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Propanc advances patent applications on cancer treatment

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On Friday, Propanc Health Group Corp. (OTC: PPCH) announced it is moving forward with patent applications in the United States and Europe with its proprietary technology designed to treat certain forms of cancer. This month, the Melbourne, Australia-based company has seen its OTC stock nearly quadruple in price as it advances in its patent application in two of the world's largest markets for pharmaceutical sales.

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Patentable Technology

Propanc has received grant status in South Africa. It has also received notification from U.S. and European patent offices that key features of the company's technology are patentable. Management expects to receive a grant of patent in each region covering as many aspects of its proprietary technology.

The U.S. and Europe account for over 60 percent of global pharmaceutical sales.

The company has developed a "composite formulation of anti-cancer compounds which enable and support a host of cancer treatment options," according to its website. Its approach to treatment involves proenzymes, which are inactive precursors of enzymes. The formulation could have anti-cancer effects.

The stock's target range could move beyond 0.50 in late 2014, depending on the results of its patent filing. Outside of the U.S., Europe, and South Africa, Propanc is actively seeking patent protection in Japan, Brazil, China, Mexico, Hong Kong, Israel, Chile, Peru, Malaysia, Vietnam, Indonesia, India, Australia, New Zealand and South Korea.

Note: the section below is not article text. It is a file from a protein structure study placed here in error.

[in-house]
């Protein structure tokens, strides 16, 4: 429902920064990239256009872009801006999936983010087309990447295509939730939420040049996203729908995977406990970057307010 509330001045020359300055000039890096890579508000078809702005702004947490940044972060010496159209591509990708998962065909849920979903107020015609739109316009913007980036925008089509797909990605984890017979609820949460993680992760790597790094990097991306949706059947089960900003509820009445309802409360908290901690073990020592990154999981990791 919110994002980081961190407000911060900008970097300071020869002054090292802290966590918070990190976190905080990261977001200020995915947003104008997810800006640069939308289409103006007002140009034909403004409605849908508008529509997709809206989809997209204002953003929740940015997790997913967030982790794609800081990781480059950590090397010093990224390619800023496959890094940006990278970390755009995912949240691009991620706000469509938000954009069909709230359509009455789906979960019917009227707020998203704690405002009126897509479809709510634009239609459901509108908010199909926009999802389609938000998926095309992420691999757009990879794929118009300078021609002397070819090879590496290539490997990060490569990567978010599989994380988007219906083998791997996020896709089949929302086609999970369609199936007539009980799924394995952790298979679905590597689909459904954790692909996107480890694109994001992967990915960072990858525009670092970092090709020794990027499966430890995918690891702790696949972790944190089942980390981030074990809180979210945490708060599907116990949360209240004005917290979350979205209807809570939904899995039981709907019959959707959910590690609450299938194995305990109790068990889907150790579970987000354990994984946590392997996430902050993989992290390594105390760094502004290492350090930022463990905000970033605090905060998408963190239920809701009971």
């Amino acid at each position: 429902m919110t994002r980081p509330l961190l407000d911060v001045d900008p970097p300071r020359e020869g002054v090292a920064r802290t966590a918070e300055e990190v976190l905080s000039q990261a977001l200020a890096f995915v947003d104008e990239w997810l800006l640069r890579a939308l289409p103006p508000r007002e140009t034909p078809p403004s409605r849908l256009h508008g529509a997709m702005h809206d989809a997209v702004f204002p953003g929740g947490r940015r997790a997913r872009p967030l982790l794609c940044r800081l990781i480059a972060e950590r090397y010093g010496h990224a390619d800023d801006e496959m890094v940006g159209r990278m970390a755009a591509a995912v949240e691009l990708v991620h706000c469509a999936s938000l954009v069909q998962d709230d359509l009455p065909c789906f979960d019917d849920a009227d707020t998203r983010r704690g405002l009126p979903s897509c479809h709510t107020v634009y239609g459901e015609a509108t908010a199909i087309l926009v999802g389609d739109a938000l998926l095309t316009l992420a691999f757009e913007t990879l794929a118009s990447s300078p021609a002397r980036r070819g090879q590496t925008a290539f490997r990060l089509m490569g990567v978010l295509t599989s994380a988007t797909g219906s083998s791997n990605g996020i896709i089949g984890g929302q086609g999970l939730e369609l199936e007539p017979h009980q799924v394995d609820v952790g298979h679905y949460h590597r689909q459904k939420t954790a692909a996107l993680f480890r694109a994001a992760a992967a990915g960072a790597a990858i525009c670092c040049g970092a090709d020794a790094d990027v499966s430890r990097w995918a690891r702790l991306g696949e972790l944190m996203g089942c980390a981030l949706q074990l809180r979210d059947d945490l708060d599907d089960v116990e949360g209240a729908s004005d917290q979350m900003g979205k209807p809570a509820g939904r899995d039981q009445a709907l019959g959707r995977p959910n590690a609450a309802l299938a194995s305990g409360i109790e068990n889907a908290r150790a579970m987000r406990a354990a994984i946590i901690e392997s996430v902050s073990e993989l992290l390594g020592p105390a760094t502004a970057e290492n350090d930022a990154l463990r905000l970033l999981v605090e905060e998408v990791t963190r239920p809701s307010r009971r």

"Propanc intends to submit its principal proenzyme treatment to the rigorous, formal non-clinical and clinical development and trial processes required to obtain the regulatory approval necessary to commercialize that formulation," according to Friday's press statement.

"I am pleased that our substantial efforts and pioneering research into the effects of proenzymes as a treatment against metastatic cancer have resulted in recognition by the Patent Offices in the US and Europe of the novelty of our claims," said CEO James Nathanielsz.

The Australian-based company shares a joint intellectual property ownership arrangement with its research partner in the United Kingdom, the University of Bath.



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